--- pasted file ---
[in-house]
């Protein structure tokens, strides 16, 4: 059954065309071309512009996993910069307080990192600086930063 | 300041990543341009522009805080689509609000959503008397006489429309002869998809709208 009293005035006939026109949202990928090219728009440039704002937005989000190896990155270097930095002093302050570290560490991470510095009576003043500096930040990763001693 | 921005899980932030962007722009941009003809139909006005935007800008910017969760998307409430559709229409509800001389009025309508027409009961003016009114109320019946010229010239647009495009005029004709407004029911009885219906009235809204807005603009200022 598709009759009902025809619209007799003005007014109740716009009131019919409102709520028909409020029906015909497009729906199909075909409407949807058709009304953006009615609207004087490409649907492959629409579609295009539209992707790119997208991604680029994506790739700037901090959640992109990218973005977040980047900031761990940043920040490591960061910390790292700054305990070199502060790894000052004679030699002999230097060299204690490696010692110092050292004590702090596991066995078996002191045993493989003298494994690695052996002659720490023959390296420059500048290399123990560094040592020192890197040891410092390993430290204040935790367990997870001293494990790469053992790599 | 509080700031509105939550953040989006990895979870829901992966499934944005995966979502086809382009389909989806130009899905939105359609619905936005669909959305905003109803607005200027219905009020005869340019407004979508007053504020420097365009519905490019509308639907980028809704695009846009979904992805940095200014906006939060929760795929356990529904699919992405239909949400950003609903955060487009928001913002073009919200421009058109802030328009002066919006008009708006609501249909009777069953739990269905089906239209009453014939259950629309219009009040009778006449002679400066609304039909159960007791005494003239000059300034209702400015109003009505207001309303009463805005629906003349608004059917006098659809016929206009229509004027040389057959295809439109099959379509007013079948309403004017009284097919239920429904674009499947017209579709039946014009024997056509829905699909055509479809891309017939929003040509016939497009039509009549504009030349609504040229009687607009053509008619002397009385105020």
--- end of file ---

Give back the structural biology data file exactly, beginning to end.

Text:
[in-house]
């Protein structure tokens, strides 16, 4: 059954065309071309512009996993910069307080990192600086930063 | 300041990543341009522009805080689509609000959503008397006489429309002869998809709208 009293005035006939026109949202990928090219728009440039704002937005989000190896990155270097930095002093302050570290560490991470510095009576003043500096930040990763001693 | 921005899980932030962007722009941009003809139909006005935007800008910017969760998307409430559709229409509800001389009025309508027409009961003016009114109320019946010229010239647009495009005029004709407004029911009885219906009235809204807005603009200022 598709009759009902025809619209007799003005007014109740716009009131019919409102709520028909409020029906015909497009729906199909075909409407949807058709009304953006009615609207004087490409649907492959629409579609295009539209992707790119997208991604680029994506790739700037901090959640992109990218973005977040980047900031761990940043920040490591960061910390790292700054305990070199502060790894000052004679030699002999230097060299204690490696010692110092050292004590702090596991066995078996002191045993493989003298494994690695052996002659720490023959390296420059500048290399123990560094040592020192890197040891410092390993430290204040935790367990997870001293494990790469053992790599 | 509080700031509105939550953040989006990895979870829901992966499934944005995966979502086809382009389909989806130009899905939105359609619905936005669909959305905003109803607005200027219905009020005869340019407004979508007053504020420097365009519905490019509308639907980028809704695009846009979904992805940095200014906006939060929760795929356990529904699919992405239909949400950003609903955060487009928001913002073009919200421009058109802030328009002066919006008009708006609501249909009777069953739990269905089906239209009453014939259950629309219009009040009778006449002679400066609304039909159960007791005494003239000059300034209702400015109003009505207001309303009463805005629906003349608004059917006098659809016929206009229509004027040389057959295809439109099959379509007013079948309403004017009284097919239920429904674009499947017209579709039946014009024997056509829905699909055509479809891309017939929003040509016939497009039509009549504009030349609504040229009687607009053509008619002397009385105020």